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Female TV cartoon characters must wear hijab, Iran’s Khamenei decrees

Iran’s supreme leader Ayatollah Ali Khamenei issued a fatwa on Monday stating that women in cartoons and animated features must be depicted wearing a hijab, according to the country’s Tasnim news agency. Tasnim reported that Khamenei answered a question posed by the news agency asking if observing compulsory hijab is necessary for characters in animated features.

“Although wearing hijab in such a hypothetical situation is not required per se, observing hijab in animation is required due to the consequences of not wearing a hijab,” Khamenei said according to the report.

A fatwa is a declaration or ruling on a point of Islamic law, which is not legally binding but is given by a recognised higher authority.

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Political activists in Iran condemned the fatwa, calling it ‘toxic’. Iranian journalist and activist Masih Alinejad wrote on Twitter: “This isn’t a joke! The Supreme Leader of the Islamic Republic of Iran has announced women even in animations should wear hijab. Even female insects like bees have their hijabs on! Their obsession with the hair of female anything is toxic. These people are in power in Iran.”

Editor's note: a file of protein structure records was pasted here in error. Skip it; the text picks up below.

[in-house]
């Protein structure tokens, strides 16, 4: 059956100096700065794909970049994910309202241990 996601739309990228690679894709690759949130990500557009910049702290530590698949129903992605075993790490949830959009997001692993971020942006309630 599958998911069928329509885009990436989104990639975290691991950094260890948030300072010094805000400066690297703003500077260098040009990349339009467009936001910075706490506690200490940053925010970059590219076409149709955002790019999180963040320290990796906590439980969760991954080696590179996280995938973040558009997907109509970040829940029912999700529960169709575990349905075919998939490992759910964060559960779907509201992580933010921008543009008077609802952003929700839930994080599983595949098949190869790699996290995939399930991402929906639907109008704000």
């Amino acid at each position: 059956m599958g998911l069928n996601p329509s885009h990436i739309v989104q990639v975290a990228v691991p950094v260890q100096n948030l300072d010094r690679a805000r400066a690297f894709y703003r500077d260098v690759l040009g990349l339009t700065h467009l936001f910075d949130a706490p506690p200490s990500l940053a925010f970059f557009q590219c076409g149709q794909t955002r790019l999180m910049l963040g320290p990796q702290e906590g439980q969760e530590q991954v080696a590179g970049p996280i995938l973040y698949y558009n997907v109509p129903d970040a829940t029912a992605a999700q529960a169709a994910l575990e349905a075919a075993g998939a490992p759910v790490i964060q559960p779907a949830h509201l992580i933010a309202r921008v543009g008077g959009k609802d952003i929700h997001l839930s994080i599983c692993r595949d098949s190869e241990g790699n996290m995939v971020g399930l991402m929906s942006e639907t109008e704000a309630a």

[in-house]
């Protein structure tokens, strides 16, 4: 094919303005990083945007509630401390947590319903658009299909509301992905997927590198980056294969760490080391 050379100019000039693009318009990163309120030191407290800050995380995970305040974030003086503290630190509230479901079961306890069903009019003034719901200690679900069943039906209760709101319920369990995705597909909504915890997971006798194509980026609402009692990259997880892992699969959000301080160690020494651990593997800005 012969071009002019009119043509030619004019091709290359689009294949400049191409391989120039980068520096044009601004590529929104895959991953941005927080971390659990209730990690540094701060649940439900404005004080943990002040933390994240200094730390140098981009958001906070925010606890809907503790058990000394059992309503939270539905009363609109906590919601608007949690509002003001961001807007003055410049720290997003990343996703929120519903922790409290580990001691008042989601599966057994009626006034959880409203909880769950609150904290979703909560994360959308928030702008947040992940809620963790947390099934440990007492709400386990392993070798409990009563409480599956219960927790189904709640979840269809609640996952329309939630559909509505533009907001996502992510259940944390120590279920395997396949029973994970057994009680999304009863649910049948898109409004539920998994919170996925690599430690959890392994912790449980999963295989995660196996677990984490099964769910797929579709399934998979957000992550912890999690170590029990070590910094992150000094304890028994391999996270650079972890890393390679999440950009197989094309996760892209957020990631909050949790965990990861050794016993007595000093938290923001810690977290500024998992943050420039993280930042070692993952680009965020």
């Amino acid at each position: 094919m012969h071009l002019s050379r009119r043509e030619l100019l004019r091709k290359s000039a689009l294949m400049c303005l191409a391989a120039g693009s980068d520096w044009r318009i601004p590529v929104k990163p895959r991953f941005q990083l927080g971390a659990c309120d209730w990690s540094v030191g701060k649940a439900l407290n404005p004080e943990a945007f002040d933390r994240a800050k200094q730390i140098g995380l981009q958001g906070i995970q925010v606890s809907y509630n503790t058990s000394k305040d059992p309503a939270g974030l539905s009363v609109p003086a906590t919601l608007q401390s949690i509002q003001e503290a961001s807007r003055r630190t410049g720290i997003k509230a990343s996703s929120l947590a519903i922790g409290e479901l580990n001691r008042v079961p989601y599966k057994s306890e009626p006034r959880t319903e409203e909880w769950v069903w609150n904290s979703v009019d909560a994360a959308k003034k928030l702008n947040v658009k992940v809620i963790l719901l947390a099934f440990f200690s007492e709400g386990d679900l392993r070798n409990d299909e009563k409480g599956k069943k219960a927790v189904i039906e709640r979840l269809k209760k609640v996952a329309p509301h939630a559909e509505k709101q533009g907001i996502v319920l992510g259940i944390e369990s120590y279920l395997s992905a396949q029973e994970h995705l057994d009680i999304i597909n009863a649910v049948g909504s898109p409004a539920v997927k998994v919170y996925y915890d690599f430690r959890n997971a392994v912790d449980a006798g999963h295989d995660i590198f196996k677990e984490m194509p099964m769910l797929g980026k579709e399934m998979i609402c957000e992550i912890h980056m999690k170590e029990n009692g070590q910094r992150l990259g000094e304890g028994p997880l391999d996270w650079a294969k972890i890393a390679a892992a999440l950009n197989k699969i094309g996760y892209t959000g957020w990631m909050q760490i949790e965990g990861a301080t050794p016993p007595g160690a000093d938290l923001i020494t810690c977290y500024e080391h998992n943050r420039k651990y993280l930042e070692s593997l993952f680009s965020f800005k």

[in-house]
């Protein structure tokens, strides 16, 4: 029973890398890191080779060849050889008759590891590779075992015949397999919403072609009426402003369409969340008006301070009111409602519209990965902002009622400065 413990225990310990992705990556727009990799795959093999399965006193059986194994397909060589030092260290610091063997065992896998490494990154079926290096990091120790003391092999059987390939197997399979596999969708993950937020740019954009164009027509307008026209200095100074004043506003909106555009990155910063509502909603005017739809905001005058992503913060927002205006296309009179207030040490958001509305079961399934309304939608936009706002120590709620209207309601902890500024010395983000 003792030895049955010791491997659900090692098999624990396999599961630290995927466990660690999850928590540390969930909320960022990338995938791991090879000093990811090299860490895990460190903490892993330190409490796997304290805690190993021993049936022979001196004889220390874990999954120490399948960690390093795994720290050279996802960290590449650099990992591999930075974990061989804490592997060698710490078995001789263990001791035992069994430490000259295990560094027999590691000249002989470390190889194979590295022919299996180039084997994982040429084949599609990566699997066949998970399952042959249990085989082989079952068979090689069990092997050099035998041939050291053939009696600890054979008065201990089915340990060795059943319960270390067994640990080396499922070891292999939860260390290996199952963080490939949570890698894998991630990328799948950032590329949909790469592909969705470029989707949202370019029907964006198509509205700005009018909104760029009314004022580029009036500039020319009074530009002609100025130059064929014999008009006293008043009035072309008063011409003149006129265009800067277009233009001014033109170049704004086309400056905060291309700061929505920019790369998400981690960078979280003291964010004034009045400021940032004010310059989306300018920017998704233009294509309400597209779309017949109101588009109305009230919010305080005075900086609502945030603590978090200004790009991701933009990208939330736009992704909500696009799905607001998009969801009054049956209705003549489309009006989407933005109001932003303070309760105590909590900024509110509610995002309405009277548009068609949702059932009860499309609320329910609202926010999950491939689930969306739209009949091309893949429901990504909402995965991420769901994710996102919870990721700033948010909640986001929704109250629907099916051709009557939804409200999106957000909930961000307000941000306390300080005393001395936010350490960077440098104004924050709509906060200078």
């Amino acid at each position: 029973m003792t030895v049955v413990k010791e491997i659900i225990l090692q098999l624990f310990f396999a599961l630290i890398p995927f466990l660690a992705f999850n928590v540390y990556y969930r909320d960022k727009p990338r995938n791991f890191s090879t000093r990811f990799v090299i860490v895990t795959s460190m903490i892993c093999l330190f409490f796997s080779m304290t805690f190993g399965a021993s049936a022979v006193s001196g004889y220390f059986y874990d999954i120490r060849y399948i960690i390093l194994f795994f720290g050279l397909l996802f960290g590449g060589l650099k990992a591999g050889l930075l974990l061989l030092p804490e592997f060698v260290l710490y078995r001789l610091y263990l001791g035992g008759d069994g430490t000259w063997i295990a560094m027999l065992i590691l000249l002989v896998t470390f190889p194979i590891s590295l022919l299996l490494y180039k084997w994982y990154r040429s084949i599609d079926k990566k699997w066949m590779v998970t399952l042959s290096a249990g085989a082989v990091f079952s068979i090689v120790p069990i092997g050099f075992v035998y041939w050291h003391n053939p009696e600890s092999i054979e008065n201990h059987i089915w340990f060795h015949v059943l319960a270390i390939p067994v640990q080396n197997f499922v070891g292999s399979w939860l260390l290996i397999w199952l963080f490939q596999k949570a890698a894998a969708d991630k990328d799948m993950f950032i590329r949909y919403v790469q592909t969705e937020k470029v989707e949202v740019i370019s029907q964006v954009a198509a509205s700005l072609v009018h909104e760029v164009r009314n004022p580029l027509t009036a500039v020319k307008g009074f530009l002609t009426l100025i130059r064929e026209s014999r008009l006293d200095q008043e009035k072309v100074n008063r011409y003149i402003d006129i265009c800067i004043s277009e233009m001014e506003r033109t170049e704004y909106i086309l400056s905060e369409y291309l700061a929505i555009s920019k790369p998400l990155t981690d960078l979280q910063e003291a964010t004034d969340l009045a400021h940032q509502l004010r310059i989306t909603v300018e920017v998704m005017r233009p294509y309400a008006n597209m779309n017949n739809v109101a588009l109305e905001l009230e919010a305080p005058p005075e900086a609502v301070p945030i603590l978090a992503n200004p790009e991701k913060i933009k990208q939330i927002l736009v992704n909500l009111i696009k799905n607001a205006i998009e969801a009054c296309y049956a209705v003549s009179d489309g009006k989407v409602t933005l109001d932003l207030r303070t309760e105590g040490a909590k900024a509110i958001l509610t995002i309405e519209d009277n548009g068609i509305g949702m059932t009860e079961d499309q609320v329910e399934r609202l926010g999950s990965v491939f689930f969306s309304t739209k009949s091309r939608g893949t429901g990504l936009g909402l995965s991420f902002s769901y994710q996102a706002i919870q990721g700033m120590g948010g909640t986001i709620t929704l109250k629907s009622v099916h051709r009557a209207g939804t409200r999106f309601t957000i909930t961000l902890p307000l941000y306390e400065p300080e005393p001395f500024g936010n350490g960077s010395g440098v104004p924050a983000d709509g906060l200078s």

Academic Arash Azizi also criticised the decision. “In case you thought the Grand Ayatollah Khamenei wasn’t focused on core issues of interest for Iran and Iranians,” Azizi tweeted.

This kind of fatwa is not new in Iran as women in the country have faced persecution for not wearing a hijab before as well. Under Islamic law in force in Iran since the 1979 revolution, women must wear a hijab that covers the head and neck, thus concealing their hair. Violators are publicly admonished, fined or even arrested, often targeted by Iran’s ‘morality police’, also known as the “Gasht-e Ershad.”

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Ultra-conservative figures have also called for the end of foreign films being shown in theatres in Iran about which Khamenei himself has said that programs broadcast from the West led to ‘misleading thoughts and factual misrepresentations’.

Iran also has strict censorship laws in place on the country’s film industry. Physical interactions between men and women on screen are banned and all scenes deemed immoral or offensive to the regime are often censored.

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